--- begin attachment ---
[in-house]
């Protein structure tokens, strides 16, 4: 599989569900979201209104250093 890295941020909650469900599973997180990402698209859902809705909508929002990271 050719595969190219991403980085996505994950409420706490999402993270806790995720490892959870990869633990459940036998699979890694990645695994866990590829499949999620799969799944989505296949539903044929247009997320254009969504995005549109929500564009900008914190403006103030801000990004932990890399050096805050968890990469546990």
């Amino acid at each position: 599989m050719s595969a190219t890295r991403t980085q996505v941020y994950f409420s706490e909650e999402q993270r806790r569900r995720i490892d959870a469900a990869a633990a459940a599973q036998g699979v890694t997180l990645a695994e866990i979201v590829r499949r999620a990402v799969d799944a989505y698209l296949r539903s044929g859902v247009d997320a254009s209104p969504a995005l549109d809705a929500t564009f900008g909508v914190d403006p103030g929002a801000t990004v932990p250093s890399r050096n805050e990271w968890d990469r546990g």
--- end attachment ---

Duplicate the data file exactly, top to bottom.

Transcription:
[in-house]
């Protein structure tokens, strides 16, 4: 599989569900979201209104250093 890295941020909650469900599973997180990402698209859902809705909508929002990271 050719595969190219991403980085996505994950409420706490999402993270806790995720490892959870990869633990459940036998699979890694990645695994866990590829499949999620799969799944989505296949539903044929247009997320254009969504995005549109929500564009900008914190403006103030801000990004932990890399050096805050968890990469546990």
């Amino acid at each position: 599989m050719s595969a190219t890295r991403t980085q996505v941020y994950f409420s706490e909650e999402q993270r806790r569900r995720i490892d959870a469900a990869a633990a459940a599973q036998g699979v890694t997180l990645a695994e866990i979201v590829r499949r999620a990402v799969d799944a989505y698209l296949r539903s044929g859902v247009d997320a254009s209104p969504a995005l549109d809705a929500t564009f900008g909508v914190d403006p103030g929002a801000t990004v932990p250093s890399r050096n805050e990271w968890d990469r546990g």